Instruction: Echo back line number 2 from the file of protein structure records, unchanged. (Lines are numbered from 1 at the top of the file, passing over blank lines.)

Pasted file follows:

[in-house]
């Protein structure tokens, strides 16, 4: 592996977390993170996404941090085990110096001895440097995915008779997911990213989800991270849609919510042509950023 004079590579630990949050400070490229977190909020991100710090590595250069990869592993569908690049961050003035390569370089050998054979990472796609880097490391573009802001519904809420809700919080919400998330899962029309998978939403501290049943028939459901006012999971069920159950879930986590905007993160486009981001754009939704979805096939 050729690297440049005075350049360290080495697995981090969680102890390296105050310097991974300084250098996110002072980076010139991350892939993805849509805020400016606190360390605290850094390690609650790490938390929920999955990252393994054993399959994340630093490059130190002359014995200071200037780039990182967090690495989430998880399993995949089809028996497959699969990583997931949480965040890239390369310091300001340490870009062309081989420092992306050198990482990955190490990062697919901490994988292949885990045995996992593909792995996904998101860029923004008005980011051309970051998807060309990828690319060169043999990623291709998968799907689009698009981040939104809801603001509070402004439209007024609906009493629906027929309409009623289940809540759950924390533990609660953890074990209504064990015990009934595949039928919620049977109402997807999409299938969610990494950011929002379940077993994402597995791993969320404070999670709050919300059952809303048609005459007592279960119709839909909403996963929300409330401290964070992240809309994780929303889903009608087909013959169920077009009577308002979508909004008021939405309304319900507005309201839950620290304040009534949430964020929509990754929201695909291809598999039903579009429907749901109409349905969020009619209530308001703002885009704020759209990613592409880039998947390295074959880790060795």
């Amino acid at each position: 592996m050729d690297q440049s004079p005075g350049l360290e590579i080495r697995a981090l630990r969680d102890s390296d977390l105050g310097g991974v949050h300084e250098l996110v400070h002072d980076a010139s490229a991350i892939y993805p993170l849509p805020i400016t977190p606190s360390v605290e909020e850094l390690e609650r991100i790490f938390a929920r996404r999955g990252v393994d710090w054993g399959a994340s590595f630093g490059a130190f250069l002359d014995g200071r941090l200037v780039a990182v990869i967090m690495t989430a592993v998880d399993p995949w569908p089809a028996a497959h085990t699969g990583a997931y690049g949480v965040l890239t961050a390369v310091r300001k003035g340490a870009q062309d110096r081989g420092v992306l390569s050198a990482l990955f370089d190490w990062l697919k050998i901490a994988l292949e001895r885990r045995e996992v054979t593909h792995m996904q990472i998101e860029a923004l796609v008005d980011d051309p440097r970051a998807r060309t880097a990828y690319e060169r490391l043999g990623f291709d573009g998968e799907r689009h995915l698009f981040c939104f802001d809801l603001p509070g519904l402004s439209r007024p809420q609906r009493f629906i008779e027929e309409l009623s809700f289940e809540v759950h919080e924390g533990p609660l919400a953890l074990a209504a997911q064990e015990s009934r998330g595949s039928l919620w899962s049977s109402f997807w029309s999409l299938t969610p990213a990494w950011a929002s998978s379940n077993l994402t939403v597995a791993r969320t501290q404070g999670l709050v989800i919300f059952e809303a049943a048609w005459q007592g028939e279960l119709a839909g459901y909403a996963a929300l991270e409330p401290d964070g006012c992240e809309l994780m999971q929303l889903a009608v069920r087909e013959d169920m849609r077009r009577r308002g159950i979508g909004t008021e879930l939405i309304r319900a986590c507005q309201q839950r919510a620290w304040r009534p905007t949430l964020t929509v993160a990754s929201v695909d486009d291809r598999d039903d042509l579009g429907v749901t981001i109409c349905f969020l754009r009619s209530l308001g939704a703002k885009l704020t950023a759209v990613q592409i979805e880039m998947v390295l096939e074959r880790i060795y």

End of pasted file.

């Protein structure tokens, strides 16, 4: 592996977390993170996404941090085990110096001895440097995915008779997911990213989800991270849609919510042509950023 004079590579630990949050400070490229977190909020991100710090590595250069990869592993569908690049961050003035390569370089050998054979990472796609880097490391573009802001519904809420809700919080919400998330899962029309998978939403501290049943028939459901006012999971069920159950879930986590905007993160486009981001754009939704979805096939 050729690297440049005075350049360290080495697995981090969680102890390296105050310097991974300084250098996110002072980076010139991350892939993805849509805020400016606190360390605290850094390690609650790490938390929920999955990252393994054993399959994340630093490059130190002359014995200071200037780039990182967090690495989430998880399993995949089809028996497959699969990583997931949480965040890239390369310091300001340490870009062309081989420092992306050198990482990955190490990062697919901490994988292949885990045995996992593909792995996904998101860029923004008005980011051309970051998807060309990828690319060169043999990623291709998968799907689009698009981040939104809801603001509070402004439209007024609906009493629906027929309409009623289940809540759950924390533990609660953890074990209504064990015990009934595949039928919620049977109402997807999409299938969610990494950011929002379940077993994402597995791993969320404070999670709050919300059952809303048609005459007592279960119709839909909403996963929300409330401290964070992240809309994780929303889903009608087909013959169920077009009577308002979508909004008021939405309304319900507005309201839950620290304040009534949430964020929509990754929201695909291809598999039903579009429907749901109409349905969020009619209530308001703002885009704020759209990613592409880039998947390295074959880790060795």